Self-acceptance may not be an even road – there will be “ups and downs”, progression and regression.  We might come up against something about ourselves that we now find repulsive.  However, taking these deeper “cuts” slowly and with persistence over time, can lighten our life and heighten our integrity and resilience.

Reflection

Genuine self-love is necessary for lasting, deep relationships.  If we can be honest with ourselves and accept our frailties and vulnerabilities, we will be better able to accept imperfections in others and be more willing to acknowledge our inter-connection and inter-dependence.  We will be inspired to take compassionate action for those in need.

As we grow in mindfulness, we can develop the self-awareness, courage and resilience to achieve radical honesty, build positive and nourishing habits and achieve a genuine self-acceptance. 

Tina Malia, in her mantra meditation, In Sunlight, sings a relevant refrain:

Lead us from illusion to truth

From darkness to light

(Sanskrit translation)

Note: “yung pueblo” (meaning “young people”) is the author’s pseudonym chosen to acknowledge that humanity is not yet mature in realising compassionate interconnectedness.

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Image by Joe from Pixabay

By Ron Passfield – Copyright (Creative Commons license, Attribution–Non Commercial–No Derivatives)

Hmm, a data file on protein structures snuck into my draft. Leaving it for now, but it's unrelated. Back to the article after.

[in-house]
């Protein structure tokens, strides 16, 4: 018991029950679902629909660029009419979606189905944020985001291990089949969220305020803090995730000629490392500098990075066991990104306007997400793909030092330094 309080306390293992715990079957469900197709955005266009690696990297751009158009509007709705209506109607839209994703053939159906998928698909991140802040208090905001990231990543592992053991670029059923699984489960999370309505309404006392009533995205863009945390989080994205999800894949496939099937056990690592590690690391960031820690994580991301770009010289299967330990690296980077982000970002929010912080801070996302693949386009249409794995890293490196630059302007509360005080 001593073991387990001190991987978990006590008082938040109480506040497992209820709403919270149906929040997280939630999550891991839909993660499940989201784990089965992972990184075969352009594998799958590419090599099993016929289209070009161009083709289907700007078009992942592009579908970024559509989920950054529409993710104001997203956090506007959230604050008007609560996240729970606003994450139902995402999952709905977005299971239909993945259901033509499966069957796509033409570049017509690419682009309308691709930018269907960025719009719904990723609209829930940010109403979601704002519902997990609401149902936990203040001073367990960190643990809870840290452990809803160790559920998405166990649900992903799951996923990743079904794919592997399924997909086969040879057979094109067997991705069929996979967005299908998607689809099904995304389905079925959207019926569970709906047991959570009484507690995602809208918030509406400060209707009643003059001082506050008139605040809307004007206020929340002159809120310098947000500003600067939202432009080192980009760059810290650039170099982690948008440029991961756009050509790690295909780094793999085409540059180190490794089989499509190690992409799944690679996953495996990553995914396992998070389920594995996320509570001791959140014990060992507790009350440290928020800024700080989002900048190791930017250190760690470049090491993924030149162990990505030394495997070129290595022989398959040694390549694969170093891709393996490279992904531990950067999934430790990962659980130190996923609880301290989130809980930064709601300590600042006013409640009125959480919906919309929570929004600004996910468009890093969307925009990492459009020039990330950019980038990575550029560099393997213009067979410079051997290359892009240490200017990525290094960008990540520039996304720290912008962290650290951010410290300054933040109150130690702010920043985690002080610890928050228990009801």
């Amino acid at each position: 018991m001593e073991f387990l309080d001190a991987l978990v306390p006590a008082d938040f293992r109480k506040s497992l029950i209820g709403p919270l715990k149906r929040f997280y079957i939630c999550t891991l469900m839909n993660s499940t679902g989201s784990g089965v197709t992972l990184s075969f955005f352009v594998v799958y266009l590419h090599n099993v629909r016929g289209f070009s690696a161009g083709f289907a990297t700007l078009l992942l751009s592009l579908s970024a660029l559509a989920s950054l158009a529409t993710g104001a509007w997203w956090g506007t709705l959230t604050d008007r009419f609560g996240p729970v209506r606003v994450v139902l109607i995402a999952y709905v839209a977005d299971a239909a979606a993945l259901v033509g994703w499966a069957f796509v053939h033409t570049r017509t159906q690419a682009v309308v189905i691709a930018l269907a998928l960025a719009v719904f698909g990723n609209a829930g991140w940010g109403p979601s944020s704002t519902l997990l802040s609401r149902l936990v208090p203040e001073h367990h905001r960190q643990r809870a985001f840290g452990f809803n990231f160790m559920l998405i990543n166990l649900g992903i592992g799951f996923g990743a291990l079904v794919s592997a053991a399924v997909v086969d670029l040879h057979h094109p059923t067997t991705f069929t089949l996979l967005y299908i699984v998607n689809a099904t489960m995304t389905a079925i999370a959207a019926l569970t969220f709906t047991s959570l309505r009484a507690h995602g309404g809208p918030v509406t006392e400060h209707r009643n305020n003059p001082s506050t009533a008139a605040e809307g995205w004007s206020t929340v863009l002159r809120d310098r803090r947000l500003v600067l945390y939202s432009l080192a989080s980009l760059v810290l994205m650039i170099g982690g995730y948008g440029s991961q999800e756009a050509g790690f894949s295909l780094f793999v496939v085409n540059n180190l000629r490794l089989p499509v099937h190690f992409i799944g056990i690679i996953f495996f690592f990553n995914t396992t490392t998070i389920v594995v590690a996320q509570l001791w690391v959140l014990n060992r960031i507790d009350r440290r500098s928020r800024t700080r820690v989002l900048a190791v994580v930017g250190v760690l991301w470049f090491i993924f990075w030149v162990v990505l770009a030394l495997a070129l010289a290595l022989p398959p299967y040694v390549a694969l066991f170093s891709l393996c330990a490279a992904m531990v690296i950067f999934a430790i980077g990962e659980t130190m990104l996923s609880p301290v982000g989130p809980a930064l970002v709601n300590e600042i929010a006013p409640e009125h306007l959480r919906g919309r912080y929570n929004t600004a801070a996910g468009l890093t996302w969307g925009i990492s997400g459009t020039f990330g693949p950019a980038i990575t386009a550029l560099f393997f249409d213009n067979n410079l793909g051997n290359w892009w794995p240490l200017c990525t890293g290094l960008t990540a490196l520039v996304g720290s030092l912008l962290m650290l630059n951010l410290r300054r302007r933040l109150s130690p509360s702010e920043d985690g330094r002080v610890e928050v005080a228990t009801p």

Disclosure: If you purchase a product through this site, I may earn a commission which will help to pay for the site, the associated Meetup group, and the resources to support the blog.

Healing from Trauma in a Sustainable Way

Healing from trauma in a sustainable way requires three main conditions, (1) understanding the complexity of trauma, (2) adopting a holistic healing perspective and (3) providing social support.  Unfortunately, as trauma expert Dr. Jeffrey Rutstein points out, when we observe poor behaviours on the part of people who have experienced trauma, we assume they are thoughtlessness, ungrateful or carelessness and fail to see the person involved as a “profoundly wounded person”.  He maintains that people who have been traumatised need “tenderness or caring or empathy”(especially socially ostracized drug addicts).  Dr. Gabor Maté often adopts a process of “compassionate inquiry” which encapsulates these understanding and empathetic attitudes.  Jeffrey and Gabor are two of the presenters in The Healing Trauma Program provided by Sounds True.

Understanding the complexity of trauma

Dr. Elena Villanueva, drawing on neuroscience research, her work with hundreds of trauma sufferers and her own deep and prolonged trauma experience, asserts that when we are unable to process traumatic or heightened emotional experiences, “they get stuck in our cells, tissues and organs” and lead to debilitating conditions in our bodies.  Elena herself had a history of trauma extending from early childhood through adolescence to adulthood.  She was raped at ages 15 and 38, frequently isolated, kidnapped by her separated mother, constantly on the move in different houses and schools, and experienced financial stress and divorce.  Her resultant symptoms and conditions included loss of memory, panic attacks, inability to speak, and high blood pressure. She was depressed and extremely anxious resulting in suicide attempts on three occasions. 

Elena highlights the pervasive influence of trauma in terms of its distortion of our bioenergetic field.  She spoke of her own experience of being dissociated from her body until three years ago.  Elena found it exhilarating to “pop back into her body” and once again feel her muscles, the sun on her body and face and the in-out flow of her breath.